The Walking Dead might just need to die already

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It’s that time of year again: winter is wilting away, birds are chirping in the morning and The Walking Dead has concluded its season with another obnoxious cliff-hanger.

I followed the show back when it first started airing under the helm of Frank Darabont, and thought that the first season was a welcome addition to AMC’s stellar drama line-up of Mad Men and Breaking Bad. The second season meandered and lost my interest a little but, but in retrospect, I would kill to be back on that farm, because the show has been going intensely downhill almost every episode ever since.

Even as they have source material to adapt, it seems like the writers have no clear idea what they’re doing. Characters die because that’s what happens in a zombie apocalypse, not because it serves any purpose to anybody’s arc or development. Complications occur because the show is about zombies, and a show about zombies obviously needs to have the same scene about a crowd of them potentially eating somebody in every single episode. The group finds a new settlement, stays there for a little while, has some drama, gets slaughtered, then leaves. And then they find a new settlement again, and the cast gets bigger for a few episodes before some are thinned out. Lather, rinse, repeat.

I might be a little harsh on the show, but it’s hard to defend it after the finale that just aired, “Last Day on Earth.” In the episode, Rick and co. are trying to get Maggie medical attention, and so they drive in an RV until they reach a roadblock. And then they take a different route, and drive around until they reach a different roadblock. Rick stares at some things for a while. They drive yet another route and come to yet another roadblock. (There’s a b-story with Carol, but it really only exists to pad out the episode to an hour and a half so AMC can get those big ad bucks.) How’s that for story economy?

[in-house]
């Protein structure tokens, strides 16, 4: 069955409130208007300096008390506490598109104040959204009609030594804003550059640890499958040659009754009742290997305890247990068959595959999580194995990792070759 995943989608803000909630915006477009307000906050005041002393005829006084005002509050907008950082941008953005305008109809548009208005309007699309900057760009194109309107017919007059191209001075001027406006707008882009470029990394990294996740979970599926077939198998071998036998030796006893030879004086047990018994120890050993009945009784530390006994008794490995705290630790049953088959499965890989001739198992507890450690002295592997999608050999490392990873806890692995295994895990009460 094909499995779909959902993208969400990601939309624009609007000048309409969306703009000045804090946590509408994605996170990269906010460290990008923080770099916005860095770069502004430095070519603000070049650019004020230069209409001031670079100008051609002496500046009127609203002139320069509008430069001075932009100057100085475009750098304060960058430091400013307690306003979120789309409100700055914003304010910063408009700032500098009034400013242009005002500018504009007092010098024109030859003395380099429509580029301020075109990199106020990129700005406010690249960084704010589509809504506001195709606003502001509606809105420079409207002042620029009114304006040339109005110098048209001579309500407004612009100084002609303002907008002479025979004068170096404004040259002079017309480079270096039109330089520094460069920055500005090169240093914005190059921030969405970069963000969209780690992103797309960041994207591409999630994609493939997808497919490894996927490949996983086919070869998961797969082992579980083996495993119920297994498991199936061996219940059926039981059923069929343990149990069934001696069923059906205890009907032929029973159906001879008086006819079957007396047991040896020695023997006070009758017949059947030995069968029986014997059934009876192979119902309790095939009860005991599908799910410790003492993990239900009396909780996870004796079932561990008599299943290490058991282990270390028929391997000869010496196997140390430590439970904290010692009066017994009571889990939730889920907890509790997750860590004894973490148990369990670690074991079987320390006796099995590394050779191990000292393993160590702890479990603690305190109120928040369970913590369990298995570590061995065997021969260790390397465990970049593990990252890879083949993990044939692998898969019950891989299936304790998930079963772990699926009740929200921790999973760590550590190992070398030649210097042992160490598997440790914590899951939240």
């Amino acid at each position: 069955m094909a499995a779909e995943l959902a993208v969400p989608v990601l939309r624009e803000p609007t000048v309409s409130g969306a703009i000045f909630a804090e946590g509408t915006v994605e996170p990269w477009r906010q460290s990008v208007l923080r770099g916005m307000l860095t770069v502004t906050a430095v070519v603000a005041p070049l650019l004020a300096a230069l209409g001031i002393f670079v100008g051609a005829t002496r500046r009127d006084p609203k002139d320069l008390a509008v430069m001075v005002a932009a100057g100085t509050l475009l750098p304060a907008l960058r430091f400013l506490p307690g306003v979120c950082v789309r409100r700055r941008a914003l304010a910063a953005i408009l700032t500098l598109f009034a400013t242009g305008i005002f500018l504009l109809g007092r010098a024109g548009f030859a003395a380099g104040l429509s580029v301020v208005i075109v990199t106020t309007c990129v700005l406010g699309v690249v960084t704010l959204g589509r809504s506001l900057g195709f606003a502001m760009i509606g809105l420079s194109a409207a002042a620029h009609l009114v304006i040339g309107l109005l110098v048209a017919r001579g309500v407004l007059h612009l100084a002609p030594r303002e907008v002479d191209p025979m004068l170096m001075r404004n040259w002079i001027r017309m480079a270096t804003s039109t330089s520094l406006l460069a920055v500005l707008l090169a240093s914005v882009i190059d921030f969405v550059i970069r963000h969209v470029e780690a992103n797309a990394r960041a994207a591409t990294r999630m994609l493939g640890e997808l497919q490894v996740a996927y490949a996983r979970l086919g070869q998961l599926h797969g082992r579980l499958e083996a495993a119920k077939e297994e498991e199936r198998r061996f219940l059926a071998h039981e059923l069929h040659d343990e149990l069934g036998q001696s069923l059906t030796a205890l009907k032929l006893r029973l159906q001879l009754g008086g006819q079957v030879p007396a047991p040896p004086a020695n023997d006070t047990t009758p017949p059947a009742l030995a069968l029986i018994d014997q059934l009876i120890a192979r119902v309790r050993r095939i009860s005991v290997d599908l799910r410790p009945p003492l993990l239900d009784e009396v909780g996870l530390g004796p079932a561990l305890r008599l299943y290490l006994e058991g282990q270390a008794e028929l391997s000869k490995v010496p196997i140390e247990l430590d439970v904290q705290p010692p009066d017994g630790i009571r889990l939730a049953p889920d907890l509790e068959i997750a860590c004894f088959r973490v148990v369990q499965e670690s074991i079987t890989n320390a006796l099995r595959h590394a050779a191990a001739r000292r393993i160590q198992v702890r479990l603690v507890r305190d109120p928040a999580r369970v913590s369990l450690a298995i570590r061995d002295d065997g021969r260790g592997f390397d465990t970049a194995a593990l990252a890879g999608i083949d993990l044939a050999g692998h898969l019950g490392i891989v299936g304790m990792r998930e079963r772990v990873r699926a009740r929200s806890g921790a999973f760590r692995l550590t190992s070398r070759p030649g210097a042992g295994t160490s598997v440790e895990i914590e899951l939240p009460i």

By the time you come to the episode’s conclusion, which the show has been building up to all season, if you’re like me you can’t even force yourself to care. Negan is not a surprise because we’ve been hearing about him all episode. Somebody dying is not a surprise because the name of the episode is literally “Last Day on Earth.” What is a surprise is that they don’t show you who Negan kills at the end, instead going to a first-person POV shot so that they can reveal it next season. Not at the beginning, mind you — there will be at least one episode of meandering and talking about “what happened” before we have a concrete idea of who bit it. I doubt I’ll be able to bring myself to care.

Don’t get me wrong. I really do want to like this show. It hasn’t been consistently good for about two years, but there are occasional brilliant moments and episodes. The problem is that they are a shelter from the storm. For the most part, The Walking Dead just shambles along, impressing neither the die-hard fans of the original comics nor the people who don’t have any idea what happens next (and almost certainly no idea who all these interchangeable white people they introduce twice a season to only get killed a little while later are). While it will undoubtedly keep on shambling mindlessly in the same direction it always has, putting it out of its misery will probably be the best for everybody.

 

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Author: woatblog

Project for COMM 347 at Fredonia State. I have an extensive collection of bobbleheads.

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